Such was the hold that these mainstream arguments had over their subject that attempts by revisionist scholars, that is those who seek to examine Japan without regarding Japanese culture as deterministic, have been met with harsh criticism. Through seeking to de-mystify the country these authors (such as van Wolferen (1989), McCormack (2001), Kerr (2001) and Sugimoto (2003)) have often found themselves labelled as ‘Japan-bashers’ (McCargo, 2004,4), out to tar the nation rather than simply offering an alternative point of view based on objective empirical analysis.

It seems then that self-interest on the part of mainstream authors, in conjunction with that of Japanese leaders and the Japanese people themselves, could be to blame for the lack of popularity amongst the international public of such theories on Japanese society. After all, if Japan was explained once-and-for-all in a manner that was internationally understood, the lack of mystique surrounding its hitherto cloaked internal mechanisms could result in a significant drop in the level of interest that it currently generates. This in turn would result in falling sales for mainstream writers who have depended upon a ready market for their explanations of Japanese uniqueness, and a general downturn in the international trade of Japanese cultural products - an industry that currently relies heavily upon its oriental label. There would also be damage to national pride, as the Japanese find themselves living in ‘just another country’.

The fact that many elements of the so-called ‘traditional’ Japanese culture are outside the western realm of experience plays nicely into the hands of mainstream scholars. It is far easier to present a convincing argument based on the manipulation of truth to a group of novices than a group of specialists. Japan’s physical distance from the West, combined with its lack of appeal as a tourist destination, ensures that the chances of the global community gaining first-hand experience and a true understanding of the nation are slim. Furthermore, even after years of living in the country, a foreigner could be none-the-wiser. There is a strong sense within Japanese society of ‘them and us’ that continues to enjoy widespread acceptance, resulting in foreign residents (‘gaijin”, literally ‘outside people’) being not only isolated by the language barrier, but also by the natural Japanese trait of regarding themselves as too different for others to truly understand. Admittedly, with the younger generation becoming increasingly internationalised the situation is changing, but is only doing so at a very slow pace.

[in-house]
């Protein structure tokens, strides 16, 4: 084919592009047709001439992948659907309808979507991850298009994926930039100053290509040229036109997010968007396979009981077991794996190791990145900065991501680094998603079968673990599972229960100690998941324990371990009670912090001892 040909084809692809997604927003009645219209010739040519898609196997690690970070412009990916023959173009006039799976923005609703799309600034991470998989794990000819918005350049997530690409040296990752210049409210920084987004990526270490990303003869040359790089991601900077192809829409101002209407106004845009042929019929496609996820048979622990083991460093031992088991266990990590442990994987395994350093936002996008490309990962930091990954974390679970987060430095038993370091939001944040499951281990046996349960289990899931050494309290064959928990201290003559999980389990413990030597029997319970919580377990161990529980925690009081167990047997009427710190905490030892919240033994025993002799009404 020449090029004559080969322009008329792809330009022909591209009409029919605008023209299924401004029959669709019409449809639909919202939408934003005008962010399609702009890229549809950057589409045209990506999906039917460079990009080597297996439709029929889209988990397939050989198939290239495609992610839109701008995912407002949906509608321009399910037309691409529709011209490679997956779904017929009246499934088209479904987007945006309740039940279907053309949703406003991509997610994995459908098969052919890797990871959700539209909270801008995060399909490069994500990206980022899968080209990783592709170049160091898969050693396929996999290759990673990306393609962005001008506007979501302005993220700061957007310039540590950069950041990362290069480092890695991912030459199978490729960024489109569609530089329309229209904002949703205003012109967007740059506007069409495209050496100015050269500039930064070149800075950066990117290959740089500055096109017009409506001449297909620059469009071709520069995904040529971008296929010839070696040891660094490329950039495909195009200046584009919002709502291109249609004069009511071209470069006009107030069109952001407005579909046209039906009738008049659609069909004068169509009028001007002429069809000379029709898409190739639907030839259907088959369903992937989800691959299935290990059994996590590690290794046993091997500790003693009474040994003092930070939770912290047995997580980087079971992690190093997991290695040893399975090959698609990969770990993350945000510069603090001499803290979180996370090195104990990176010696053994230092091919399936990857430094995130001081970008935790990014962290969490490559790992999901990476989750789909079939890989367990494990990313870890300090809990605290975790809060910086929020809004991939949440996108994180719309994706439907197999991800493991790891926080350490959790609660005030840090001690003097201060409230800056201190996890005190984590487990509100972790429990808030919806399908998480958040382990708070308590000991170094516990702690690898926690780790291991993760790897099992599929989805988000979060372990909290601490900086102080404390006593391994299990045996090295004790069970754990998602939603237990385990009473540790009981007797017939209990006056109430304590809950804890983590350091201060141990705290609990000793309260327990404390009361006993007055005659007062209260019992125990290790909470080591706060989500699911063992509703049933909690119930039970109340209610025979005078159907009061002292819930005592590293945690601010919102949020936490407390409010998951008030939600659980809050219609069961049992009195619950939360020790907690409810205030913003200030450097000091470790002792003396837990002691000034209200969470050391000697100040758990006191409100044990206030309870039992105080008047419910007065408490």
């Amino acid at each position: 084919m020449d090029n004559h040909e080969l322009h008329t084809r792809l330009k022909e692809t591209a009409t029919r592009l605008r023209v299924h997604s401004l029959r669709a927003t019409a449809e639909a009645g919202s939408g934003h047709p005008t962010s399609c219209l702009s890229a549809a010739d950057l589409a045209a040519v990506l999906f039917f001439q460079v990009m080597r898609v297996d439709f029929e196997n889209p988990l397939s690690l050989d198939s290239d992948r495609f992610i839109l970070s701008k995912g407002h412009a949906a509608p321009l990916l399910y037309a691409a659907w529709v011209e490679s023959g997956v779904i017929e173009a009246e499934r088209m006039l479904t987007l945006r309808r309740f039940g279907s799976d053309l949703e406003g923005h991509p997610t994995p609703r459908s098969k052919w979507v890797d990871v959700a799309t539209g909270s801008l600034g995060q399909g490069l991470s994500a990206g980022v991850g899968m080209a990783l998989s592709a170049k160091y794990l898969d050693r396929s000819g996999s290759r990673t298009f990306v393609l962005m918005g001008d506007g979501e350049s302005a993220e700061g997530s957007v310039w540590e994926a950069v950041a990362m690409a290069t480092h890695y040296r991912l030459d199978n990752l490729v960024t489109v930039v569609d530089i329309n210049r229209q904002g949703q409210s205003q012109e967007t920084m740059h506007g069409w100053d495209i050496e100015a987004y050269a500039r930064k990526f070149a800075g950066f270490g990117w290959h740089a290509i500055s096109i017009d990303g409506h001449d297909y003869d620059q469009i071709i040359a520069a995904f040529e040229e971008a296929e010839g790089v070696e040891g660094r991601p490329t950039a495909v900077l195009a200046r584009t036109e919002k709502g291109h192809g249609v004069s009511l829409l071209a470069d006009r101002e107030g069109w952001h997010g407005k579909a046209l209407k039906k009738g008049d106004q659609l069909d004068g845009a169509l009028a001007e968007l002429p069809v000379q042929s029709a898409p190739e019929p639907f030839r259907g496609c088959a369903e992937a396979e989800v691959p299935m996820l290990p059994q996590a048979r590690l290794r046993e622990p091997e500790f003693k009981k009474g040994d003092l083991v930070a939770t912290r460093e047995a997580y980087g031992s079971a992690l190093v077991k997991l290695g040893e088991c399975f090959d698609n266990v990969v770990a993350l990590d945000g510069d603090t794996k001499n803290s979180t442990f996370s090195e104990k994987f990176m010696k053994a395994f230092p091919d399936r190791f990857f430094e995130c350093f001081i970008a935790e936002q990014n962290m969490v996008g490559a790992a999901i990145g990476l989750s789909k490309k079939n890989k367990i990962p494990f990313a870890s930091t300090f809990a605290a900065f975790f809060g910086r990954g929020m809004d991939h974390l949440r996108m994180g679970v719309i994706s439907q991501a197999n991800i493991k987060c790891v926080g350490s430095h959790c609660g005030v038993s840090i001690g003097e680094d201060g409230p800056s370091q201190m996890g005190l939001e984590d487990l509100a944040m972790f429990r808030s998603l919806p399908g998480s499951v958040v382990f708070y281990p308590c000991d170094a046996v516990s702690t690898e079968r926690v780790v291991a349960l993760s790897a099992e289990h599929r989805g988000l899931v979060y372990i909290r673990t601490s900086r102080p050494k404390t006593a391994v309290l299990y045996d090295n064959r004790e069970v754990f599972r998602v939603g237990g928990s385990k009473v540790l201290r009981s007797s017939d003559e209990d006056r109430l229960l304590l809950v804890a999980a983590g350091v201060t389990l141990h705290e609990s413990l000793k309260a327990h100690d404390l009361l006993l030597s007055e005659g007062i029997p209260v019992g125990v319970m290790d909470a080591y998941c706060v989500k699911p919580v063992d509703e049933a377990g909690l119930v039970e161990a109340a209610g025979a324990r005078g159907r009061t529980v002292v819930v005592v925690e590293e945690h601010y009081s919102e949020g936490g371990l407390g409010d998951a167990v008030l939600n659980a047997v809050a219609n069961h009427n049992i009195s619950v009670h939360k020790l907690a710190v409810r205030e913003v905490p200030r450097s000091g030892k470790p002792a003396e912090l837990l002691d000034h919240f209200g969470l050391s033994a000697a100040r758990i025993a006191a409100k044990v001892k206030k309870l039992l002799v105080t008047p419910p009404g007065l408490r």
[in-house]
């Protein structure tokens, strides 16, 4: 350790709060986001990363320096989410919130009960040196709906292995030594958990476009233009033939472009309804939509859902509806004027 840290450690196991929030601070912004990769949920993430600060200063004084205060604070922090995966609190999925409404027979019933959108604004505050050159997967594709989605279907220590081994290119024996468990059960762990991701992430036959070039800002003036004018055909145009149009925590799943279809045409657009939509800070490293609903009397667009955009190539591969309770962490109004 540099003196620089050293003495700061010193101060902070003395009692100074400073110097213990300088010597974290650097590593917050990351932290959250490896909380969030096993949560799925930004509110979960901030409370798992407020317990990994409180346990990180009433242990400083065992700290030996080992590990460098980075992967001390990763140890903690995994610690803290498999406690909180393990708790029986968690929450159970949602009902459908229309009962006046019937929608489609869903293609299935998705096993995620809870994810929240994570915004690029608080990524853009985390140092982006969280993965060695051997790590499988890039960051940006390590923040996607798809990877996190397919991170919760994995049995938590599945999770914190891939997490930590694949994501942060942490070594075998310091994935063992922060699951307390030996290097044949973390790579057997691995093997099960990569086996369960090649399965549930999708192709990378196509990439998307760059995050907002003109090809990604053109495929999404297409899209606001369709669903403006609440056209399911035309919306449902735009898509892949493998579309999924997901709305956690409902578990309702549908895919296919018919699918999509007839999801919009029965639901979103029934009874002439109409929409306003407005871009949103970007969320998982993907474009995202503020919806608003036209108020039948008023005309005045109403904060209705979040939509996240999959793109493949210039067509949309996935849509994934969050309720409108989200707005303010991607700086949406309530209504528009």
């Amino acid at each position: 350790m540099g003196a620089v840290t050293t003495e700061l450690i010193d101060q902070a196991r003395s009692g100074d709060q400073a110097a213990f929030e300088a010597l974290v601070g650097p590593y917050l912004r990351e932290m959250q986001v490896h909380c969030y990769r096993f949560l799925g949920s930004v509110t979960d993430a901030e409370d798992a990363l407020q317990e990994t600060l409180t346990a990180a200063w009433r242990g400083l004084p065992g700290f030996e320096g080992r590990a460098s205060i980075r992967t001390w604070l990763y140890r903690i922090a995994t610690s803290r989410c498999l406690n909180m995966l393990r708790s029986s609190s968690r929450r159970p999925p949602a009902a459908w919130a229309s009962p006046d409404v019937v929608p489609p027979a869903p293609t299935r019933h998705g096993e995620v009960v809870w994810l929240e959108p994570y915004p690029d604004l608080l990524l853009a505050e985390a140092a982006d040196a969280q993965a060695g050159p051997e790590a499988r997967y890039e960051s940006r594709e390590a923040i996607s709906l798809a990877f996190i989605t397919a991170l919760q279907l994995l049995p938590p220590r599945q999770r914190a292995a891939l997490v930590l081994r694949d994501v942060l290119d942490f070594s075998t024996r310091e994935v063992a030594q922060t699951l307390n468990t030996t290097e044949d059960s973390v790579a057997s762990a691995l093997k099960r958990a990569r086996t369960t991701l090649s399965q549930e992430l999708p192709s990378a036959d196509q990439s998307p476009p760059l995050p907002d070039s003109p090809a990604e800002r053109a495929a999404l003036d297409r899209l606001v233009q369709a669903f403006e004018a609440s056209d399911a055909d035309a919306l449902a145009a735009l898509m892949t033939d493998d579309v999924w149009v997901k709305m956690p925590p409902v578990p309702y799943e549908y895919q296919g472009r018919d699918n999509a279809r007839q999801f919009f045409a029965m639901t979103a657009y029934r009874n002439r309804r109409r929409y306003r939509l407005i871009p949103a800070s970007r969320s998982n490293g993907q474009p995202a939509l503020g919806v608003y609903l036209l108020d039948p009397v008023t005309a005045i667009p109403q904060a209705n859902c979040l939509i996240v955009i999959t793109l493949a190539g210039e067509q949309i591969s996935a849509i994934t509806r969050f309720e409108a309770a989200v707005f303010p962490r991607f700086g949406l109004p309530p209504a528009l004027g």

Although these ideas of uniqueness do hold some weight (after all, every country has its unique attributes), it seems that the true picture, presented by the international media and backed up mainstream scholars, does have a number of serious flaws. Sugimoto (2003) points to sub-cultures within Japan. Of these, some are stronger than others. The company executive who enjoys the benefits of the life-time employment is for more prominent than the part-time office cleaner. The hordes of military-style-uniformed schoolchildren stand out above the teenage delinquents. The visitor, or indeed the Western academic author, is far more likely to come into contact with members of the more powerful sub-cultural groups than those who, whilst not necessarily in the minority, are not so easily accessible (Sugimoto, 2003). The same applies when Japanese academics spend time abroad. Due to the important role that the USA has played in modern Japanese history, it is to the prestigious universities such as Harvard that they go in order to carry out research. Once there, they seldom mix with the impoverished working classes, and thus return to Japan to compare their population with a very select group of middle-to-upper class white American males. These are elite scholars, with access to a media who are only too happy to listen (Sugimoto, 2003). The whole Nihonjinron case it seems is based on studies of a powerful minority, and not the majority that it purports to represent.